The Ever-dreaded Last Call
To Do or Not To Do
Unfortunately, every great party has to come to an end at some point. And typically, other than a house party, most venues have an alcohol cut off, which usually happens somewhere between 15-30 minutes from the end. Just like at a bar, there is typically a last call over the PA system to let everyone know that they have just a few more minutes to grab another drink before the bar shuts down. At a public bar/club, this actually works in their favor because the business can make upwards of $500 (sometimes more) in that short period of time.
But at a wedding reception, the DJ doing a verbal last call over the PA system is a bad choice, because if you are paying per drink, then it'll cost YOU (or the Father of the Bride) that additional $500. But if you're paying a flat fee for your bar, the venue doesn't make any additional money. But please don't abuse that, and still consider NOT doing a verbal last call, but instead, consider using a picture like this one on your bar.....
I have assembled 4 reasons below why using a sign like the above is a better idea, instead of doing a verbal last call that could actually do more harm than good:
- A sign on the bar gives your drinking guests a heads up from the very beginning of the night. There's no doubt when the bar will be closing.
- The last thing that your DJ wants to have to do is a verbal last call over the microphone and lose most of (if not all of) his dancers on the dance floor. Keep in mind that those dancing are sweating, and are typically the ones that are drinking the most, and will without thinking, run straight for the bar when that announcement is made.
- Having a last call announced means the bartender will get slammed with a lot of people all at once, which means the line will be backed up, which also means it'll take longer to get the dance floor filled back up to where it was just before the announcement was made. The momentum and energy that your DJ has created over the previous 90 mins or so is instantly gone, and now your DJ is staring at an empty dance floor. Is that REALLY what you want for the last 30 minutes of your celebration?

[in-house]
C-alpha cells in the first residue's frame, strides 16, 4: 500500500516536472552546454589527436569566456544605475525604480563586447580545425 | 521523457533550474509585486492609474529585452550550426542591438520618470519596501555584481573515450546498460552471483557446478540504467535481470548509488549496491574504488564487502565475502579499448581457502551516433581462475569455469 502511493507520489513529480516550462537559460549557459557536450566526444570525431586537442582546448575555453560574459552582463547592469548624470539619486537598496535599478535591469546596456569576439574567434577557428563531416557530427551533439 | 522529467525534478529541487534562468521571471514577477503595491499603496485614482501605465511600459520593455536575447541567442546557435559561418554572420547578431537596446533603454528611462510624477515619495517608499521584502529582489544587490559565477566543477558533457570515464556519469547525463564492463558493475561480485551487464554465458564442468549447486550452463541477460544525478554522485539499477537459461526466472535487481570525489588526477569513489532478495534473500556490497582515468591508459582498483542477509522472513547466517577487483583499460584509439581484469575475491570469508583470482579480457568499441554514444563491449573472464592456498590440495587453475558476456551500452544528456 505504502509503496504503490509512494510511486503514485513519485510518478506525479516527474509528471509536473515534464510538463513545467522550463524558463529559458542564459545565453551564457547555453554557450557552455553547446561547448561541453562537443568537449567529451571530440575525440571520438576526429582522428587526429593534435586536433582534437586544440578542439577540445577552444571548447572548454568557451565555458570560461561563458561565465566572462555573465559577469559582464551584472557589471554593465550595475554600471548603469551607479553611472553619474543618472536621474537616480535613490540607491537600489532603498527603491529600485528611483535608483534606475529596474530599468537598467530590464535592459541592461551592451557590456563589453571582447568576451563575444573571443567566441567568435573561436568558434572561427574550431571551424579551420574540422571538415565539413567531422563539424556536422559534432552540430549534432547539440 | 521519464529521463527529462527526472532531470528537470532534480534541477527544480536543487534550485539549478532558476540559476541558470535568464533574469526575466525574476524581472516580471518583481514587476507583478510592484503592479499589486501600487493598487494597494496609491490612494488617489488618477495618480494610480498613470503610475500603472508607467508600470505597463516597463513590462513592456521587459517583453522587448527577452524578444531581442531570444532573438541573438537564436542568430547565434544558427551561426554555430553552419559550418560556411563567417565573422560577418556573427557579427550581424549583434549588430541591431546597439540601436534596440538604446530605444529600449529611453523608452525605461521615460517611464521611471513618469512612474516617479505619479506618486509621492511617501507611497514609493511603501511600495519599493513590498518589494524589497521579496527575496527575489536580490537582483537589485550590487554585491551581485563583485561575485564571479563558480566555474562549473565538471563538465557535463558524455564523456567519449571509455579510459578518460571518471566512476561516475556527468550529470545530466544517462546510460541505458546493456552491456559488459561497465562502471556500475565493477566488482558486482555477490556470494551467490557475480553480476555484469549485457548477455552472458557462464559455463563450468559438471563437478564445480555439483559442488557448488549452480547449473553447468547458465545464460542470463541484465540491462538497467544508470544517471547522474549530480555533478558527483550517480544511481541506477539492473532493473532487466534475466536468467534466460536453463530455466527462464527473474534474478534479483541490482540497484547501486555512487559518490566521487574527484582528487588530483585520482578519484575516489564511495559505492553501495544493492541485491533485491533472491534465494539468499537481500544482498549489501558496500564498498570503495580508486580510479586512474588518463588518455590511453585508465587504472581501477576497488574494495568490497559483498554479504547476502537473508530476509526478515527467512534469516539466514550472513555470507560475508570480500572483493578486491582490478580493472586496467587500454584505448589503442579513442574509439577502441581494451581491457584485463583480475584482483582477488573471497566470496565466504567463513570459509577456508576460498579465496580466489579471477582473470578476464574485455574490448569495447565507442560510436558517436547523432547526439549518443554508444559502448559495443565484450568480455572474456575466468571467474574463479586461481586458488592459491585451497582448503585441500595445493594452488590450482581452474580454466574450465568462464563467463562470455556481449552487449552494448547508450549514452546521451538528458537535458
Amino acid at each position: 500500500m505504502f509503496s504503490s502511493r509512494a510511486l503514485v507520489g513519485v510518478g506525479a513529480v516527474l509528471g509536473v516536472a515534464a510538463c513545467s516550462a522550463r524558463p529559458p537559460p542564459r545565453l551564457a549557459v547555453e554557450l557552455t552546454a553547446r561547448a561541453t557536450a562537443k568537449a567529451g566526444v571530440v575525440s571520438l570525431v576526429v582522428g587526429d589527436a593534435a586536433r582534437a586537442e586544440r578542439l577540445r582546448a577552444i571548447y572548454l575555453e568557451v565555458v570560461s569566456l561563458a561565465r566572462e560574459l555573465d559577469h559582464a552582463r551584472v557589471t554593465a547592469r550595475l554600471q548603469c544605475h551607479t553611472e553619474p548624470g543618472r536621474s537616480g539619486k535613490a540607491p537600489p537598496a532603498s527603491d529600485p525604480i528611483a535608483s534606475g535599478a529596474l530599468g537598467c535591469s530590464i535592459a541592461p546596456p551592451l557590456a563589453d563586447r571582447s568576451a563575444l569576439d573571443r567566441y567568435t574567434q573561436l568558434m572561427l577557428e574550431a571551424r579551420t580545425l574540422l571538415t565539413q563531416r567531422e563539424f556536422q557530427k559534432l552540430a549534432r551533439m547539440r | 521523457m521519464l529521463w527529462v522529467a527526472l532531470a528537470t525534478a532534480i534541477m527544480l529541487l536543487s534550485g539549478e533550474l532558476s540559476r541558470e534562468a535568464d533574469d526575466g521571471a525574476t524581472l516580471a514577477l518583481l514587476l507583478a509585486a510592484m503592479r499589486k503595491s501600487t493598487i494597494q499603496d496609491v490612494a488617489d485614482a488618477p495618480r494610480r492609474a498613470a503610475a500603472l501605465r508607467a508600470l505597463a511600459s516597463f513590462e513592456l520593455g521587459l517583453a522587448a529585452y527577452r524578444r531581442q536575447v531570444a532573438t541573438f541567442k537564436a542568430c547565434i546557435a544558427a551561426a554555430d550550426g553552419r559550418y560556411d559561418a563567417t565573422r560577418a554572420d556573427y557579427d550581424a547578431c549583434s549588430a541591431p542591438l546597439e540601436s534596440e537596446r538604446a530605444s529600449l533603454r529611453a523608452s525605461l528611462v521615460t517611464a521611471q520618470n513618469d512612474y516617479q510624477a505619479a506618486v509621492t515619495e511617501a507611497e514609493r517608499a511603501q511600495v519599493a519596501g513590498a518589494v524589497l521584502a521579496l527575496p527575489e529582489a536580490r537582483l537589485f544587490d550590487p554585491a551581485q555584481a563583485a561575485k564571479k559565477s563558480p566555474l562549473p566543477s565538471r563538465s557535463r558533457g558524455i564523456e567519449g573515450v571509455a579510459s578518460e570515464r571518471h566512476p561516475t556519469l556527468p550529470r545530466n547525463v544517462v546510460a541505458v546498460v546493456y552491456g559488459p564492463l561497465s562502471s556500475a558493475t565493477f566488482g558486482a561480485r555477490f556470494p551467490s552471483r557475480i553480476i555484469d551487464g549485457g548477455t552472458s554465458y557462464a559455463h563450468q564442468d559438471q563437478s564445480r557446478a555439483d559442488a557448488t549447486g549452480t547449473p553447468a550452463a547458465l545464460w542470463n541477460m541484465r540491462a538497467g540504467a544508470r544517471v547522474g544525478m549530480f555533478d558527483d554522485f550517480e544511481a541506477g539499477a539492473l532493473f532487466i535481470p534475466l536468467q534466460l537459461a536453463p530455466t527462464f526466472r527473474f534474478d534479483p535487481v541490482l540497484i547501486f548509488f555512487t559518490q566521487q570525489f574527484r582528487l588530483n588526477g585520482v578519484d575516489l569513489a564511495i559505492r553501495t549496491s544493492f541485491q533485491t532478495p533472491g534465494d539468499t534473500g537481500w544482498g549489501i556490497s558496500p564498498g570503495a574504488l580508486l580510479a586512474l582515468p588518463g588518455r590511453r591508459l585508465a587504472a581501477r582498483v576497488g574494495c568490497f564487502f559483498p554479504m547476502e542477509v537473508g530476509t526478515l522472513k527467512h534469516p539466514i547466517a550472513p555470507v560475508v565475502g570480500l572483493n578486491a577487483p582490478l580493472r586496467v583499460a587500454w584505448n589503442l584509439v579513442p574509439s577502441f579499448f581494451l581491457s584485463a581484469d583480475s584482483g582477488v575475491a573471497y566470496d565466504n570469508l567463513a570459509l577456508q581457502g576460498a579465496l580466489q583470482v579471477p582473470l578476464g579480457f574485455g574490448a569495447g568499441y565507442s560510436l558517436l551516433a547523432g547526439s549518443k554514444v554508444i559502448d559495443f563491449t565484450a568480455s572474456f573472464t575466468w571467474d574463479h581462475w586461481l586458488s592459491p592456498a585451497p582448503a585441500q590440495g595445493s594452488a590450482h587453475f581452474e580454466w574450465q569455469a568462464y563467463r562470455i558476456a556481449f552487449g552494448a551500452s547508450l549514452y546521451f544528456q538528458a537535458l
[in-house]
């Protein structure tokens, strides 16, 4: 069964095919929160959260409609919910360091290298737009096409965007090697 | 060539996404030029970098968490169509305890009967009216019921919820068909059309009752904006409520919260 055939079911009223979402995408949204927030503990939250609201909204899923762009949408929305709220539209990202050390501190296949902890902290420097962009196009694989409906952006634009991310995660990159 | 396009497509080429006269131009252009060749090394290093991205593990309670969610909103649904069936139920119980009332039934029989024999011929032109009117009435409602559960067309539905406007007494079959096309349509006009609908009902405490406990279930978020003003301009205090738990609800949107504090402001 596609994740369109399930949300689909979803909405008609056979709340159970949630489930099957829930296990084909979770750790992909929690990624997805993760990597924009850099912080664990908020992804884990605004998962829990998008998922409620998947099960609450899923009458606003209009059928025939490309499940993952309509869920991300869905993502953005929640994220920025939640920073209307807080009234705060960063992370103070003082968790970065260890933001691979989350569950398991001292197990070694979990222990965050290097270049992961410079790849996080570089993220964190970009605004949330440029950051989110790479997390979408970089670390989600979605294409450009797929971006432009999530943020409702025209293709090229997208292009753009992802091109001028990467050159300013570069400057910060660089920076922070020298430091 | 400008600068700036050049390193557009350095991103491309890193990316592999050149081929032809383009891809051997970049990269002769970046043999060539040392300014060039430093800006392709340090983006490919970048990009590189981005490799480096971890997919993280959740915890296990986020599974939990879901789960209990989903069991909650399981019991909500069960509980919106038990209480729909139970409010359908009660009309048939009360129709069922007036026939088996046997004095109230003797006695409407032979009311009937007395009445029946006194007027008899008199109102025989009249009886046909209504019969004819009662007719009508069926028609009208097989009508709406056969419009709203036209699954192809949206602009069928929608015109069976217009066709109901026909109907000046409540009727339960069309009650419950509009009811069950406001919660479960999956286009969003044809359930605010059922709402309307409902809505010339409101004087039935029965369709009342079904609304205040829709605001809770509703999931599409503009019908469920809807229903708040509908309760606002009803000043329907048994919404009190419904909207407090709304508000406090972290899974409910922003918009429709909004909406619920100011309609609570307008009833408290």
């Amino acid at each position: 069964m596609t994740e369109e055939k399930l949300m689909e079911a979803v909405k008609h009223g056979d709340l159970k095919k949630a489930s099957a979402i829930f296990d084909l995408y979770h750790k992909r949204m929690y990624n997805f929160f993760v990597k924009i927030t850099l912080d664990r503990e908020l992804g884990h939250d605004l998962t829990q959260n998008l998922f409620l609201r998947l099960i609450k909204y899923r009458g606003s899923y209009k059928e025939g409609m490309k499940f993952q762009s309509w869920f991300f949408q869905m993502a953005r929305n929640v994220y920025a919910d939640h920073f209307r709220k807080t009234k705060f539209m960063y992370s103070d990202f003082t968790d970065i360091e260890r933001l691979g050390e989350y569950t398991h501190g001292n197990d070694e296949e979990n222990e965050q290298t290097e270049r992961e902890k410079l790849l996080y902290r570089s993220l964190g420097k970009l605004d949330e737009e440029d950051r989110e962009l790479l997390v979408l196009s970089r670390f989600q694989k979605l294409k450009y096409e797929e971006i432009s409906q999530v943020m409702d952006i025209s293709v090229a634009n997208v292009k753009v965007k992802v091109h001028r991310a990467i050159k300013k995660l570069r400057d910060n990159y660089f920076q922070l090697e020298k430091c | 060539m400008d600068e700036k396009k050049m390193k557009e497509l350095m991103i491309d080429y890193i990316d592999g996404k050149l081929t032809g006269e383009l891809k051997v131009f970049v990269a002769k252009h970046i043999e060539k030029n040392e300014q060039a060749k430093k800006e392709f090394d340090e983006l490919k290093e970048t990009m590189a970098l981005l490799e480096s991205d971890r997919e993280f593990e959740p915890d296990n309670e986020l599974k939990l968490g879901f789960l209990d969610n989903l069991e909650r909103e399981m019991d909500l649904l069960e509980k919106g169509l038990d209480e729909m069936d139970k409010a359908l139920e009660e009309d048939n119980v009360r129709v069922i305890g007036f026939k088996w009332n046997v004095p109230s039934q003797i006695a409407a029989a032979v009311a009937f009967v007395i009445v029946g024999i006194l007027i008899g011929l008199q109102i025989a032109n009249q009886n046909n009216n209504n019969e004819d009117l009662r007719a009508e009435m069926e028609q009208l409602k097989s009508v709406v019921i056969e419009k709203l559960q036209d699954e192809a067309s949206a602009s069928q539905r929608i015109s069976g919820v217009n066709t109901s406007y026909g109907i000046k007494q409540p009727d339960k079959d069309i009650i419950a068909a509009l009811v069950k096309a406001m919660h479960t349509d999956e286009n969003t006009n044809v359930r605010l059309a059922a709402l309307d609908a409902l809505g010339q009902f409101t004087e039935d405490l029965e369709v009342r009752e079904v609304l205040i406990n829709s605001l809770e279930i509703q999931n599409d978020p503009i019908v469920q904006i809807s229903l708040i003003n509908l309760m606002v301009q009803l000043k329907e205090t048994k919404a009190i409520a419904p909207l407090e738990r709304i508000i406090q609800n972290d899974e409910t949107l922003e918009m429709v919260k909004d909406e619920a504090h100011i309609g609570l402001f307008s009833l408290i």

- And finally, one of the reasons that should be most important to you is those that should have stopped drinking a drink or two prior, are going to have yet another drink and possibly put themselves and other's lives at risk if they get behind the wheel.
So to conclude.... from my experience seeing it both ways, I feel the best way to close the bar is either with a "Bar closing at" sign and/or with what's called a "soft close" where no announcement is made, and the bartender just shuts things down quietly. If you are a bride or groom (or parent of a bride or groom) reading this, seriously consider my advice so that you can end your celebration on a high note and have the best memory of all your family and friends on the dance floor with you, singing, dancing, and cheering to that very last note, instead of all gathered around the bar for that very unnecessary last drink.
Doesn't this dance floor look more fun than an empty one? The Groom is having the time of his life, and the Bride (behind him) is loving every second of it too! This is how a wedding celebration should end!
Photo by 808 Studios Photography
Posted on March 31, 2016
by Brian Harris filed under